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The Mets never quite appreciated what they had in Ken Singleton, who was drafted on this date in 1967.
Chances are the Nolan Ryan trade will always be the worst swap in Mets history. It's hard to imagine the team, LOL-ly as the LOLMets can be at times, getting hosed as badly as they were in that deal ever again. So, since it's a given that Ryan is the who (100+ fWAR) pitcher who got away, let's talk position players. What hitting prospect turned trade chip would the Mets have been best served to hang on to?
One man with an excellent case for that ignominious title is Ken Singleton, who the Mets picked with the the third overall selection in the old January draft on this date in 1967.
A standout for Hofstra University, Singleton joined a Mets system that was overflowing with prospects thanks to GM Bing Devine (profiled briefly in this space yesterday), one of the most astute judges of talent the team has ever employed. By 1970, the switch-hitting outfielder was nearly ready for the bigs, having advanced quickly through the minors by showing good pop (a .480 slugging percentage) and a near-elite ability to get on base (a .414 OBP bolstered by a 233:171 walk-to-strikeout ratio).
The Mets gave Singleton 184 games to prove himself during the 1970-1971 seasons. The power stroke wasn't there at first (.135 ISO), but the plate discipline was, as his .387 OBP was tops among New York outfielders during that span. None of this impressed Mets brass much, however, and four months after trading Ryan for Jim Fregosi, GM Bob Scheffing sent Singleton to the Expos as part of the Rusty Staub deal.
Now granted, getting Le Grand Orange in his prime is a way better haul than a injury-prone infielder on the wrong side of 30. What makes the trade frustrating is that Singleton was basically the same player as Staub, just five years younger (not to mention cheaper). Look at how well the two players match up in career fWAR:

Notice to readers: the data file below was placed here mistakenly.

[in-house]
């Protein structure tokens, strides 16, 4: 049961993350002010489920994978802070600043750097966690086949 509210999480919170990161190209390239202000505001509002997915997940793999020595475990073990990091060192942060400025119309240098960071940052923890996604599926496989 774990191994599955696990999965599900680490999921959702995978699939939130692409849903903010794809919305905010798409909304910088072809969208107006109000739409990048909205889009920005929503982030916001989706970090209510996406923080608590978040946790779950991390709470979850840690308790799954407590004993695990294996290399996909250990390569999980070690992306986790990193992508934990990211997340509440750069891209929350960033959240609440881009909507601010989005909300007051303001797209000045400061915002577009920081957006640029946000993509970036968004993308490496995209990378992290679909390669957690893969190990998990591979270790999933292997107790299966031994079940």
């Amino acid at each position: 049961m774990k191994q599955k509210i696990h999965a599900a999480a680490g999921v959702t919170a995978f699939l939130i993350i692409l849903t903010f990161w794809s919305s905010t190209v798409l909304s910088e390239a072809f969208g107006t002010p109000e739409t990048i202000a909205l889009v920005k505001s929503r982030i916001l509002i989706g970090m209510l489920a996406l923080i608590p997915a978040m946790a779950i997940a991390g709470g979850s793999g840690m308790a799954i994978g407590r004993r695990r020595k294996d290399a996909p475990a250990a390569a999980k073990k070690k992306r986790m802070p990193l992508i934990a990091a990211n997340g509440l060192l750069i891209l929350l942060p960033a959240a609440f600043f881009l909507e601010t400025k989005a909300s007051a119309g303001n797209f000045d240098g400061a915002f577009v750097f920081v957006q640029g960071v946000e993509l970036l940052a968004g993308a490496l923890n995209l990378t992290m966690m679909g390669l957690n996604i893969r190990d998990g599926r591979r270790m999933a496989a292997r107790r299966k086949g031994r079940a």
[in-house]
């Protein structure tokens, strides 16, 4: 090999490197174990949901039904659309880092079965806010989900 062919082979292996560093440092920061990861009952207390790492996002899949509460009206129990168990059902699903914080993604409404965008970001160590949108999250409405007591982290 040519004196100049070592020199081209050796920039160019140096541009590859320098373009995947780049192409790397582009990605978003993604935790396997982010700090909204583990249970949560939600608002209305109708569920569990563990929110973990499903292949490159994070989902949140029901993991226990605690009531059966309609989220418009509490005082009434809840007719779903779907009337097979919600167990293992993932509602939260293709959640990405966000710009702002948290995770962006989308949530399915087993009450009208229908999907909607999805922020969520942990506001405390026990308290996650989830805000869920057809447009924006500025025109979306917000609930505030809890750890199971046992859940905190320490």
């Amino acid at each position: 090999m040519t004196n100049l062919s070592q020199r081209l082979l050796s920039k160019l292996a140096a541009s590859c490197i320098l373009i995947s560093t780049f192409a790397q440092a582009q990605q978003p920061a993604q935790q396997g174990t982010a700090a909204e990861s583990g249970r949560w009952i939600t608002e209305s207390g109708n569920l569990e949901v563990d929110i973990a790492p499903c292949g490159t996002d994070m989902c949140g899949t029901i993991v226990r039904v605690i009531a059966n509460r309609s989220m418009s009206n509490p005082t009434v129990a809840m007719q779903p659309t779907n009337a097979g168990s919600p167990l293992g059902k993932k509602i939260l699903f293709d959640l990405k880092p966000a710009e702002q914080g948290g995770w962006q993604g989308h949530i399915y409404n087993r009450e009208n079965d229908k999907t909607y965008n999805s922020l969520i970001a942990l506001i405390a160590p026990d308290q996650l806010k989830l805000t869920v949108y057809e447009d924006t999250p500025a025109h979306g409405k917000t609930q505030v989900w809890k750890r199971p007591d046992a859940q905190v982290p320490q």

Staub's peak was slightly higher (hence the high price in prospects the Mets had to pay in order to acquire him) and he stuck around longer than Singleton, but aside from that, almost identical. The cheaper thing matters, too. After the 1975 season, the Mets opted to trade Staub rather than accede to his contract demands. Meanwhile, Singleton was making two-thirds as much and coming off a third consecutive year in which he'd finished among the top ten in on-base percentage (a streak that would later stretch to nine out of ten seasons).
Outfielder turned coffee drink endorser turned biz-ness man (I guess?) Tsuyoshi Shinjo turns 41 today. In honor of his special day, here's a clip of Shinjo coming out of the bullpen to lockdown a win for the SoftBank Hawks. In the event you don't feel like watching the whole thing, here are three takeaways:
- Shinjo's jersey features a decal of his face instead of a number.
- He's literally a gold glover.
- He's more effective than any Mets reliever this side of Bobby Parnell.
Amazin'-ly Tenuous Connection
Though it has origins in the Revenue Marines founded by Alexander Hamilton in 1790, it wasn't until an act of Congress passed on this date in 1915 that the U.S. Coast Guard officially came into existence. It was in this branch of the military that former manager Joe Frazier learned the discipline and dedication that enabled him to lead the Mets to a 101-106 record his tenure at the helm. Semper Paratus, Joe.